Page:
Over the past 5 years I have routinely outcrossed Strain 2 males to Strain 1 females, but never the reciprocal.  In reality, for very little reason.  Strain one is both X and Y-link sex-linked for yellow color pigment in finnage.  It has no sex-linkage for red color pigment.  Strain 2 still has a single sex-link for red color pigment that routinely crosses back and forth from  X to Y linkage.  Normally on a single sex-link it is not always visible, as yellow color pigment is epistatic to red.  

The red sex-link is easy to select against as males Y-link for red  and X-link for yellow are orange.  However, being color-tail neutral, when females posses a single X-link for red they remain hidden in the breeding pool. The latter is very hard to irradiate in a breeding program based on propagation of yellow finnage.  So, in the end I decided to maintain both gene pools as distinct entities; Strains 1 & 2.

After five years both strains have nearly identical potential in phenotypical output, less the occasional orange dorsal in males.  This in part as I have been incorporating additional outside traits into each strain and making similar selections for existing traits.  End result? Two strains of near identical capabilities, each with individual strengths and weaknesses, taking up 60+ tanks.  Both strains were so convergent, I was beginning to spend more time and resources trying to maintain the two strains verses making improvements to either.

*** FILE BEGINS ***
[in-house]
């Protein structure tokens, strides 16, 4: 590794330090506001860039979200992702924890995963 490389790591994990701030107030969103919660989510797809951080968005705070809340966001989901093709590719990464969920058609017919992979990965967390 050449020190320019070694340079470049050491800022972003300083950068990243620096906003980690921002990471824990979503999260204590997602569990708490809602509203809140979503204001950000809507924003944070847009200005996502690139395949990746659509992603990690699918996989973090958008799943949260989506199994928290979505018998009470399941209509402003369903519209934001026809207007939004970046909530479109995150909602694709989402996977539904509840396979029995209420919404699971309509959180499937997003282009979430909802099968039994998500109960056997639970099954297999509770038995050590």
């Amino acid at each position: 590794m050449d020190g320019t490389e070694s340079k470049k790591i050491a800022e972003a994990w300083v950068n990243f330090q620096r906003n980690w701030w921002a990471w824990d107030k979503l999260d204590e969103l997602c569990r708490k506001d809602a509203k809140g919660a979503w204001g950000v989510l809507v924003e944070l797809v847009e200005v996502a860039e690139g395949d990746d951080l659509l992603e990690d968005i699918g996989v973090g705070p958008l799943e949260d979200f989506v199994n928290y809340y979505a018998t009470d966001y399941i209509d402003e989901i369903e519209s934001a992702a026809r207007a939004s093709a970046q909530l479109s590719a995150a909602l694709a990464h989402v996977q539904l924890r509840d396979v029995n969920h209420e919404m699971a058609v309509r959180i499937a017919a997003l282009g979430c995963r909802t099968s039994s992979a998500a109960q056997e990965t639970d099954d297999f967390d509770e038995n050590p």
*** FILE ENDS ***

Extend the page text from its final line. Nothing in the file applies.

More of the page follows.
So this morning after water changes I accomplished in quick order what I had been procrastinating about for over a year.  I drew a line in my notebook and made a note stating,  "Ceased Concept of Strain 1 and Strain 2 12.14.14."  A hard choice to make, but easy to act upon once made.  Old labels came off the tanks, and were replaced with new only indicating breeding line A or B.  In the long-term it will allow me to concentrate on a single strain based solely on observation and breeding results, not dual maintenance and retention of often inferior results in one or the other strain.  In the short-term it allowed for the immediate culling of inferior individuals, elimination or combing of duplicate existing breeding groups.

Going forward, my Lowersword strain will again mimic that of my other Doublesword and Topsword strains.  Now it is a matter of only tracking multiple Line A blond * blond and Line B grey * grey/blond breeding's.  Selection and retention can again be based on observation and results.  In my case the breeding of two similar strains had become redundant.  To the point of becoming detrimental to both strains...

1st Place, Kettering England 10.9.14 (Photo Courtesy Joe Mason)

Further Reading
or IFGA Bulletin, Oct., 2011; Creating a Strain of Vienna Emerald Swords.


Keep your records simple and concise.  Record inputs for selection of traits found in your sires and dams.  When possible avoid breeding "paper fish", instead base your culling and breeding's on observation and results.  Unless you are working with a new trait and require concise ratios, you may find it serves little purpose in recording every minute detail...


Click on blog photos to enlarge

Click on blog photos to enlarge